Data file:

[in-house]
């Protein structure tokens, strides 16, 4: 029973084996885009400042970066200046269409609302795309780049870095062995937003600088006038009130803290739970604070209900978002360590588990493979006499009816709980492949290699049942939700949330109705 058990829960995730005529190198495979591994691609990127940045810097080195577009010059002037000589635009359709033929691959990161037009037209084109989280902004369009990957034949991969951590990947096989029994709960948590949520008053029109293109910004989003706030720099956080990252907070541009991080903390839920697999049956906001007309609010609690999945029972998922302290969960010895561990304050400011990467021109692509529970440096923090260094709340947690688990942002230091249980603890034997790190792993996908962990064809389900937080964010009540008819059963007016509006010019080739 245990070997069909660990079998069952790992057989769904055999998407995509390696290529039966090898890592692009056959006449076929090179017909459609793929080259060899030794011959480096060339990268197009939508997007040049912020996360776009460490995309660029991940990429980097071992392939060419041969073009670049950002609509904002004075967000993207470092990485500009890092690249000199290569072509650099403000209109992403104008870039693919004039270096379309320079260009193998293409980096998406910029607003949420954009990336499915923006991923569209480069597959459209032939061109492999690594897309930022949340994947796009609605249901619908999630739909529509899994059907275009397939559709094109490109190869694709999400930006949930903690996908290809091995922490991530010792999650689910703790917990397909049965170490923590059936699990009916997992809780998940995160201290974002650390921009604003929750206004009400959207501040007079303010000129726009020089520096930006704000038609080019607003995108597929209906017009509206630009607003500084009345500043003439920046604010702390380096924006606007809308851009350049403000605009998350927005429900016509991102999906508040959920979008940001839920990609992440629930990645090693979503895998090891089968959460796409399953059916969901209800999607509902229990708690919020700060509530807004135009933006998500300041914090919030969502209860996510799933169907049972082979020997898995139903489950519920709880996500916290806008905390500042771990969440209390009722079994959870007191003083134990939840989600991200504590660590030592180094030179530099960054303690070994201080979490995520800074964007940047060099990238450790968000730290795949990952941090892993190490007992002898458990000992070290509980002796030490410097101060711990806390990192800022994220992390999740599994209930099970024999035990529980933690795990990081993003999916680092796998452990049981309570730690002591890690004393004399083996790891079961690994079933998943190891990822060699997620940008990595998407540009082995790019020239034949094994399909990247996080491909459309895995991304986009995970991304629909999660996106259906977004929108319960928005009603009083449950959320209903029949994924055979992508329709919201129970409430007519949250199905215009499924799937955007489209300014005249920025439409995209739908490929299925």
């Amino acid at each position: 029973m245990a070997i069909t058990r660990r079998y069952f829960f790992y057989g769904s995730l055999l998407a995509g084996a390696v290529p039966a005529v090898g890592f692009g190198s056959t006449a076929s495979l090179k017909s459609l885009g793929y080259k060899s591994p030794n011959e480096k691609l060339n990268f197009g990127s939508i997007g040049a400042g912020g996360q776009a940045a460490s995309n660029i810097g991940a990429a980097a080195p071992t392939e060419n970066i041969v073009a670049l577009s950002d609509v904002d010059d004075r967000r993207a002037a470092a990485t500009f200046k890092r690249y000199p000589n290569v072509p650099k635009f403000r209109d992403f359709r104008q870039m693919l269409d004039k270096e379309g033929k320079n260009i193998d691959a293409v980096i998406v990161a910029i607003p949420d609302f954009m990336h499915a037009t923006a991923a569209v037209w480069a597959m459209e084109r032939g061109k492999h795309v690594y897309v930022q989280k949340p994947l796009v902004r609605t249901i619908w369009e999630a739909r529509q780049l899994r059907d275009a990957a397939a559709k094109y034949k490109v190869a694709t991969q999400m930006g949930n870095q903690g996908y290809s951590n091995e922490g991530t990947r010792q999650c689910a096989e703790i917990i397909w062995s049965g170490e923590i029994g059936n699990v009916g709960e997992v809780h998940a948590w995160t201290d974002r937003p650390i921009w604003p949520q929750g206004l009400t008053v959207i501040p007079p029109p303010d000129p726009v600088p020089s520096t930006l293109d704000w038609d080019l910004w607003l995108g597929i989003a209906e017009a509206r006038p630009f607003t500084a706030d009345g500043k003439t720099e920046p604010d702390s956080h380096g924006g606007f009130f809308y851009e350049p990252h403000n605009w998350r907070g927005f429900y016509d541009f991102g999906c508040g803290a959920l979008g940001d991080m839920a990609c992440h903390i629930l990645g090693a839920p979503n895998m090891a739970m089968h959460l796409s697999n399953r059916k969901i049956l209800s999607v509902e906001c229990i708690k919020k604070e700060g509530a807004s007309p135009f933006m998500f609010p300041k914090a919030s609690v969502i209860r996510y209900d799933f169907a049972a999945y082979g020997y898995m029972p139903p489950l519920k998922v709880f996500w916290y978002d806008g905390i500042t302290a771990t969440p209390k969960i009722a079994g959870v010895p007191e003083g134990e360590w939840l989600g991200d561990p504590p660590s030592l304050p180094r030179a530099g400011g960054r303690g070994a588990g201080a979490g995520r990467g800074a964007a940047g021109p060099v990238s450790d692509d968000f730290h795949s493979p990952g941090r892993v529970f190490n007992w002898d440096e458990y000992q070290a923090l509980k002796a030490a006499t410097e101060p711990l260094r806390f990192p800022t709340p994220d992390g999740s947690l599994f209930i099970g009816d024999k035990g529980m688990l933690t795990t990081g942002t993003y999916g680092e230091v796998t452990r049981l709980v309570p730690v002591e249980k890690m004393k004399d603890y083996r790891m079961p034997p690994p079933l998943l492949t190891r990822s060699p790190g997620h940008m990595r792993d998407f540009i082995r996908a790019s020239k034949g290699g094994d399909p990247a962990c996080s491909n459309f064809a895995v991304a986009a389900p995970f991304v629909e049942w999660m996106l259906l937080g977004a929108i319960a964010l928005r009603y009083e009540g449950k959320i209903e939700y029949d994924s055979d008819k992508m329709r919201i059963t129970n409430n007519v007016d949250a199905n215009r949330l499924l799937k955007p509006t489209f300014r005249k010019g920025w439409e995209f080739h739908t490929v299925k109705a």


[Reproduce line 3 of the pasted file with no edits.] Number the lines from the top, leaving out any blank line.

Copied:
């Amino acid at each position: 029973m245990a070997i069909t058990r660990r079998y069952f829960f790992y057989g769904s995730l055999l998407a995509g084996a390696v290529p039966a005529v090898g890592f692009g190198s056959t006449a076929s495979l090179k017909s459609l885009g793929y080259k060899s591994p030794n011959e480096k691609l060339n990268f197009g990127s939508i997007g040049a400042g912020g996360q776009a940045a460490s995309n660029i810097g991940a990429a980097a080195p071992t392939e060419n970066i041969v073009a670049l577009s950002d609509v904002d010059d004075r967000r993207a002037a470092a990485t500009f200046k890092r690249y000199p000589n290569v072509p650099k635009f403000r209109d992403f359709r104008q870039m693919l269409d004039k270096e379309g033929k320079n260009i193998d691959a293409v980096i998406v990161a910029i607003p949420d609302f954009m990336h499915a037009t923006a991923a569209v037209w480069a597959m459209e084109r032939g061109k492999h795309v690594y897309v930022q989280k949340p994947l796009v902004r609605t249901i619908w369009e999630a739909r529509q780049l899994r059907d275009a990957a397939a559709k094109y034949k490109v190869a694709t991969q999400m930006g949930n870095q903690g996908y290809s951590n091995e922490g991530t990947r010792q999650c689910a096989e703790i917990i397909w062995s049965g170490e923590i029994g059936n699990v009916g709960e997992v809780h998940a948590w995160t201290d974002r937003p650390i921009w604003p949520q929750g206004l009400t008053v959207i501040p007079p029109p303010d000129p726009v600088p020089s520096t930006l293109d704000w038609d080019l910004w607003l995108g597929i989003a209906e017009a509206r006038p630009f607003t500084a706030d009345g500043k003439t720099e920046p604010d702390s956080h380096g924006g606007f009130f809308y851009e350049p990252h403000n605009w998350r907070g927005f429900y016509d541009f991102g999906c508040g803290a959920l979008g940001d991080m839920a990609c992440h903390i629930l990645g090693a839920p979503n895998m090891a739970m089968h959460l796409s697999n399953r059916k969901i049956l209800s999607v509902e906001c229990i708690k919020k604070e700060g509530a807004s007309p135009f933006m998500f609010p300041k914090a919030s609690v969502i209860r996510y209900d799933f169907a049972a999945y082979g020997y898995m029972p139903p489950l519920k998922v709880f996500w916290y978002d806008g905390i500042t302290a771990t969440p209390k969960i009722a079994g959870v010895p007191e003083g134990e360590w939840l989600g991200d561990p504590p660590s030592l304050p180094r030179a530099g400011g960054r303690g070994a588990g201080a979490g995520r990467g800074a964007a940047g021109p060099v990238s450790d692509d968000f730290h795949s493979p990952g941090r892993v529970f190490n007992w002898d440096e458990y000992q070290a923090l509980k002796a030490a006499t410097e101060p711990l260094r806390f990192p800022t709340p994220d992390g999740s947690l599994f209930i099970g009816d024999k035990g529980m688990l933690t795990t990081g942002t993003y999916g680092e230091v796998t452990r049981l709980v309570p730690v002591e249980k890690m004393k004399d603890y083996r790891m079961p034997p690994p079933l998943l492949t190891r990822s060699p790190g997620h940008m990595r792993d998407f540009i082995r996908a790019s020239k034949g290699g094994d399909p990247a962990c996080s491909n459309f064809a895995v991304a986009a389900p995970f991304v629909e049942w999660m996106l259906l937080g977004a929108i319960a964010l928005r009603y009083e009540g449950k959320i209903e939700y029949d994924s055979d008819k992508m329709r919201i059963t129970n409430n007519v007016d949250a199905n215009r949330l499924l799937k955007p509006t489209f300014r005249k010019g920025w439409e995209f080739h739908t490929v299925k109705a």